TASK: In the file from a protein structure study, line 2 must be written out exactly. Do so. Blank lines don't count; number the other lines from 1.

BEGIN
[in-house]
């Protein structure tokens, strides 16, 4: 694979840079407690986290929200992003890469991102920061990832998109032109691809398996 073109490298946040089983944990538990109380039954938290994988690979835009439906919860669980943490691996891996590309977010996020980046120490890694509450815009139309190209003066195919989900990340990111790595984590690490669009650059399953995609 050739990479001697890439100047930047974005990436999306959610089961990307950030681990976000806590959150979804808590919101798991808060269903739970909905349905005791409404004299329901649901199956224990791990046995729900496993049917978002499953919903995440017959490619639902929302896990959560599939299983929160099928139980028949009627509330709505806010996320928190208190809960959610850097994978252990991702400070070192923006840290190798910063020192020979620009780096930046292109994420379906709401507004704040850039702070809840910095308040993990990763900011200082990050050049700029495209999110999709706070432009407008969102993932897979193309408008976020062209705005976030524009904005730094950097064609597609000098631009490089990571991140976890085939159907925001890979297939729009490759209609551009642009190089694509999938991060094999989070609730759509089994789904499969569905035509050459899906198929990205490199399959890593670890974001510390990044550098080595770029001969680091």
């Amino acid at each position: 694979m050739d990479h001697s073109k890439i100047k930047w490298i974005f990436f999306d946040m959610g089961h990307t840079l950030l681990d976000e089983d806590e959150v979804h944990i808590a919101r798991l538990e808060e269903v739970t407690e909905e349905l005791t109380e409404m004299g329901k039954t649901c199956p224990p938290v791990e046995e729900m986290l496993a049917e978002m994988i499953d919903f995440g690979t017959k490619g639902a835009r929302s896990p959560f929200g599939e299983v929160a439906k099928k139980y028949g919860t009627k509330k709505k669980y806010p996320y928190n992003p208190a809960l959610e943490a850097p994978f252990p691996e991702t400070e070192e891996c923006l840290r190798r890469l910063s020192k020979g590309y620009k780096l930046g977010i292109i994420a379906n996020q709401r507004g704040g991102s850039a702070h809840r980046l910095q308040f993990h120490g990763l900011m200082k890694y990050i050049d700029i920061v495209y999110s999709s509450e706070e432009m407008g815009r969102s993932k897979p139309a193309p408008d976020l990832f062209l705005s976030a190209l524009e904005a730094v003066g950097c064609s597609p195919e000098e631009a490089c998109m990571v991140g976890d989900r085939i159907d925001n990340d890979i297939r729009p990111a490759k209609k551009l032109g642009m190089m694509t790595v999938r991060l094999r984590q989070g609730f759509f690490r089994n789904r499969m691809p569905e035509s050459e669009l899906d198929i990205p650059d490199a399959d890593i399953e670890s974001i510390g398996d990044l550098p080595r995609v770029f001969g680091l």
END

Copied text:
């Protein structure tokens, strides 16, 4: 694979840079407690986290929200992003890469991102920061990832998109032109691809398996 073109490298946040089983944990538990109380039954938290994988690979835009439906919860669980943490691996891996590309977010996020980046120490890694509450815009139309190209003066195919989900990340990111790595984590690490669009650059399953995609 050739990479001697890439100047930047974005990436999306959610089961990307950030681990976000806590959150979804808590919101798991808060269903739970909905349905005791409404004299329901649901199956224990791990046995729900496993049917978002499953919903995440017959490619639902929302896990959560599939299983929160099928139980028949009627509330709505806010996320928190208190809960959610850097994978252990991702400070070192923006840290190798910063020192020979620009780096930046292109994420379906709401507004704040850039702070809840910095308040993990990763900011200082990050050049700029495209999110999709706070432009407008969102993932897979193309408008976020062209705005976030524009904005730094950097064609597609000098631009490089990571991140976890085939159907925001890979297939729009490759209609551009642009190089694509999938991060094999989070609730759509089994789904499969569905035509050459899906198929990205490199399959890593670890974001510390990044550098080595770029001969680091």